I will now step off my soap box and hope you all start looking at who is leading the companies behind your stocks. I have found great success simply betting on the right people over any fundamental or technical analysis. The right people find a way to be successful invest in those people.
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People matter more than numbers. But numbers are easier to compare. Lots of alpha in being a good judge of people.
Keep us posted on leaders you think are good. This should be talked about more.
Will Natural Gas Prices Keep Going Higher?
This memo is an attempt to answer a question I just asked on Sam Stribling's Bull Thesis on Tellurian. $TELL
@strib pointed out that natural gas prices are rising and could be the highest in 13 years this winter.
I think that is reasonable- but my question is: Will natural gas prices be able to keep going higher beyond that?
Argument in favor
Yes, natural gas is now the country's primary electricity fuel, displacing coal throughout most of the country. And yes, we now use natural gas components to replace oil throughout our petrochemical systems— we use the stuff to make everything from lipstick to diapers to safety glass to insulation to pesticides... etc.
Higher demand means higher prices, right?
For a bit, which is what we're seeing right now. But sustained rising natural gas prices? My bet is no.
In an environment where $5 natural gas is the norm, it makes economic sense to drill for natural gas just for the gas. (Usually drilling is done specifically for the oil and not natural gas. The natural gas is either wasted or reluctantly collected, but most of the time it isn't economical to be the main reason for drilling.)
Shale tech has gotten a lot better in the last 8-10 years, and there will likely be explosive growth in on-shore production of natural gas.
Unlike off-shore wells that take years to bring on-line, and can get shut down in an instant by hurricanes like Ida, _on-_shore shale wells reach full output in a mere six weeks.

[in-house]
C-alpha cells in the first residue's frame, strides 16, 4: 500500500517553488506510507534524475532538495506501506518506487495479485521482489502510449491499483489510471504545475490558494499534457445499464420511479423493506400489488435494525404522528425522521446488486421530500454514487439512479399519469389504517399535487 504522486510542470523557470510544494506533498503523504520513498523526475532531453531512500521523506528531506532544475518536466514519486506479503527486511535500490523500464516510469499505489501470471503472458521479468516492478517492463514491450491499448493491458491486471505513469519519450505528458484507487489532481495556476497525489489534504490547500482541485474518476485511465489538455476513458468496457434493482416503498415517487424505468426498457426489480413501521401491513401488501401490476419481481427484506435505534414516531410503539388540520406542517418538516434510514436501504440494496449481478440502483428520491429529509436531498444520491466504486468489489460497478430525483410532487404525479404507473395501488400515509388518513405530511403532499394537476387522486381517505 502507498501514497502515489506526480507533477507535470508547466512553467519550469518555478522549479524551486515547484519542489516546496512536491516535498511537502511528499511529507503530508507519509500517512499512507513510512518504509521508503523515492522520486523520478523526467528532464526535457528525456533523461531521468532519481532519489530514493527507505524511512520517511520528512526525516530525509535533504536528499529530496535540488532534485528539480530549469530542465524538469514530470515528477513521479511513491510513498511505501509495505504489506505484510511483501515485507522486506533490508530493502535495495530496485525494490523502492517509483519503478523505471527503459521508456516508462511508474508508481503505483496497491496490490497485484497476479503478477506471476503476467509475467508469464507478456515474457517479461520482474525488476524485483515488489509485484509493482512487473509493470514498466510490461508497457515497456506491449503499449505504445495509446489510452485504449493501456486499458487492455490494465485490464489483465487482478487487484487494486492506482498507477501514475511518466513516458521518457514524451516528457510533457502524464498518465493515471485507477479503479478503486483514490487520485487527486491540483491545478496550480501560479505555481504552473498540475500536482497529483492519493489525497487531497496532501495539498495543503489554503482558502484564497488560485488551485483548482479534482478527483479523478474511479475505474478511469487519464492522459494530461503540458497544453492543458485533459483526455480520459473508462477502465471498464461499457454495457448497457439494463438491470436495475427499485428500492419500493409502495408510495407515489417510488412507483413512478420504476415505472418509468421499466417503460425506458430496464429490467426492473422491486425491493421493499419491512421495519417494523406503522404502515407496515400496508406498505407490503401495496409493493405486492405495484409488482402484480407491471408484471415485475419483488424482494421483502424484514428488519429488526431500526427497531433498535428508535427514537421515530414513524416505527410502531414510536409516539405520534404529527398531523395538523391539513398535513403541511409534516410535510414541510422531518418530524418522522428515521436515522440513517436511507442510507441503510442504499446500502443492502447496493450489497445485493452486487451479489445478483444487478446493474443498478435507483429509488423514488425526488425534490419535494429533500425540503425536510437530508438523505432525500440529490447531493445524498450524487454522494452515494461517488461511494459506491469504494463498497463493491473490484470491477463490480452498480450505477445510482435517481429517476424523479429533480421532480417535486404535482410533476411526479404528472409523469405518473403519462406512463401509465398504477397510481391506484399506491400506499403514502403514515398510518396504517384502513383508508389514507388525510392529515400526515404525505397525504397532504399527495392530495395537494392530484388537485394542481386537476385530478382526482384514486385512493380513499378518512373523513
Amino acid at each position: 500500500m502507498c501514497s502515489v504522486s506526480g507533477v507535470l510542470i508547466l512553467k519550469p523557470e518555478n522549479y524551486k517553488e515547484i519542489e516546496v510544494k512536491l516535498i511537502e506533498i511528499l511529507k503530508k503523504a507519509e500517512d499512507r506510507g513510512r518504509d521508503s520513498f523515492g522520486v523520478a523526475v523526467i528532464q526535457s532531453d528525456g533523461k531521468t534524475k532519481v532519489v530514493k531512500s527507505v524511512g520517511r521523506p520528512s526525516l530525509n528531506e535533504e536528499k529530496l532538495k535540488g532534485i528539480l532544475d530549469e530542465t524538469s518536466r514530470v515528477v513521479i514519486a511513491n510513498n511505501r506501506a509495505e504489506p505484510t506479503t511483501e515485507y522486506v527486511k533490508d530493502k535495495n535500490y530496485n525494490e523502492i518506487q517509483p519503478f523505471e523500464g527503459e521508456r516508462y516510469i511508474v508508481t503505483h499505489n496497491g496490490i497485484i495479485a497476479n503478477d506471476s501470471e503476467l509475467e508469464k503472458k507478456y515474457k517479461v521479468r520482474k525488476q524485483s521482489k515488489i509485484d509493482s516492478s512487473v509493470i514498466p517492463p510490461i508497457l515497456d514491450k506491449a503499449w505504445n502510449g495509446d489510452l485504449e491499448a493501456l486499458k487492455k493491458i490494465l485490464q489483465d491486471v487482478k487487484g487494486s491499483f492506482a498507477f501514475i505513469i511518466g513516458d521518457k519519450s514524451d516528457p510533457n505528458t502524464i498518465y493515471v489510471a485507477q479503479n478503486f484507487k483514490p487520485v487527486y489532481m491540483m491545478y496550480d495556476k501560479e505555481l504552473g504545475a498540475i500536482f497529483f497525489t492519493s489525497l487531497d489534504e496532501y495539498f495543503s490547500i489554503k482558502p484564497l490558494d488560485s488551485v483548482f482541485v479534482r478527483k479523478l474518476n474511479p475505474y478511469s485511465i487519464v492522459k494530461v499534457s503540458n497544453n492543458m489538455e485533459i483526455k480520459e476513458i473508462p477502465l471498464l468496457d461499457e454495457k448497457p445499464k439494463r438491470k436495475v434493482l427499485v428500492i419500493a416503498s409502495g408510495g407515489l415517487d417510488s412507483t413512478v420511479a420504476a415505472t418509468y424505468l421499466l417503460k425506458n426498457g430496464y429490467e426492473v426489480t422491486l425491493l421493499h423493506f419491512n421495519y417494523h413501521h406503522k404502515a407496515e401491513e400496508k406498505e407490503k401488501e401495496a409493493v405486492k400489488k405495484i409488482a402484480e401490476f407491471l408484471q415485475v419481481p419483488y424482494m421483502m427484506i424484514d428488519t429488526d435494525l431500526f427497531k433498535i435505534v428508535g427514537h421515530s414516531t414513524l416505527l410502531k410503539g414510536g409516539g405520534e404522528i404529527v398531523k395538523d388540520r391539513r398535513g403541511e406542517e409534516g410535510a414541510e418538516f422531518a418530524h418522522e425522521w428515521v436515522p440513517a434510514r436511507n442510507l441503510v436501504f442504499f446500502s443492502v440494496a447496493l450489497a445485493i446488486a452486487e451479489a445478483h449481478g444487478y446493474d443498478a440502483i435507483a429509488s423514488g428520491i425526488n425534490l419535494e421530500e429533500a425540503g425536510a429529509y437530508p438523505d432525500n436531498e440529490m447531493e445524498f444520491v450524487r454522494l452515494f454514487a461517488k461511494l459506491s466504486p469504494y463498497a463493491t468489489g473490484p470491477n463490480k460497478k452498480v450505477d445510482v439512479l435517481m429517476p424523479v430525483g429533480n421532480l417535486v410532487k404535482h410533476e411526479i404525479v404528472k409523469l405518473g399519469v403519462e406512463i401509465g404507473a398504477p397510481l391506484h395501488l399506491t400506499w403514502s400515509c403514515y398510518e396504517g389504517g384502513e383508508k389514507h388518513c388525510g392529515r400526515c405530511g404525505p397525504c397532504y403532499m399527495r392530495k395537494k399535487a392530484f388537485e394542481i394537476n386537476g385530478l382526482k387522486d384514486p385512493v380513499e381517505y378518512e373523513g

Prices won't rise because supply will be able to expand quickly to meet demand.
Every bit of oil & gas production that moves on-shore is more sustainable, lower cost, cleaner, and lower risk than anything that is international or offshore.
How this affects Tellurian?— not sure, I'm just starting to look into them. They operate a low-cost, global natural gas business that delivers natural gas to customers worldwide. They have a portfolio of natural gas production of nearly 100 drill-able locations with an estimated one trillion cubic feet of net resource.
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I definitely think the shale industry's historical lack of capital discipline whenever prices rise is a big reason why the sector is incredibly cheap at current equity levels and futures pricing... market doesn't believe prices will stay here bc they think drill baby drill is coming back, following two years of discipline.
Counter-arguments to this... 1) front-month prices are $5, but the futures curve is heavily backwardated ... <$3 when you get out to 2024+ ... well economics are largely based on the long-term price outlook, which influences the decision to grow rather than hold production levels flat; 2) investors want the industry to stay disciplined, focusing on free cash flow and shareholder returns, rather than growth; 3) a lot of natural gas producers have hedged a substantial amount of their future production at prices WELL below currently levels... this limits the cash flow upside from current high prices that would have allowed them to deploy more capital to grow; 4) the largest natural gas basin (Marcellus/Utica up in Appalachia) has takeaway constraints... not enough pipeline capacity to support growth that would get gas to high priced markets... incremental volume instead is "trapped" in the Northeast where prices are lower; 5) domestic demand should continue to grow... new LNG export capacity (new capacity at Corpus, Sabine Pass, Calcasieu Pass over next year or so), new power demand as coal/nuclear plants are closed, increased exports to Mexico, etc... so the market can absorb some level of production growth anyway; 6) core exhaustion ... the cores of the major natural gas basins are known and finite... the best inventory is held in the hands of a small number of producers... over the next couple years, a lot of producers will run out of the good stuff they are drilling now, forcing them to drill lower quality wells, driving the average breakeven producer price in the US higher over time.
I'll refer to my post you mentioned above about where I think prices go near term... warm winter probably $3-3.50 ... cold winter $15+ (honestly who knows, it could be epic)... longer-term, I'd agree that $5 is likely not sustainable... like if the 10-year strip moved to $5, that probably wouldn't last long... even the most disciplined producers would probably hedge $5 and then grow some... but I do think the <$3 long-term strip is undervalued... and that many natural gas equities are undervalued... they don't need $5 ... $3 works great. The $4 futures curve for 2022 is awesome.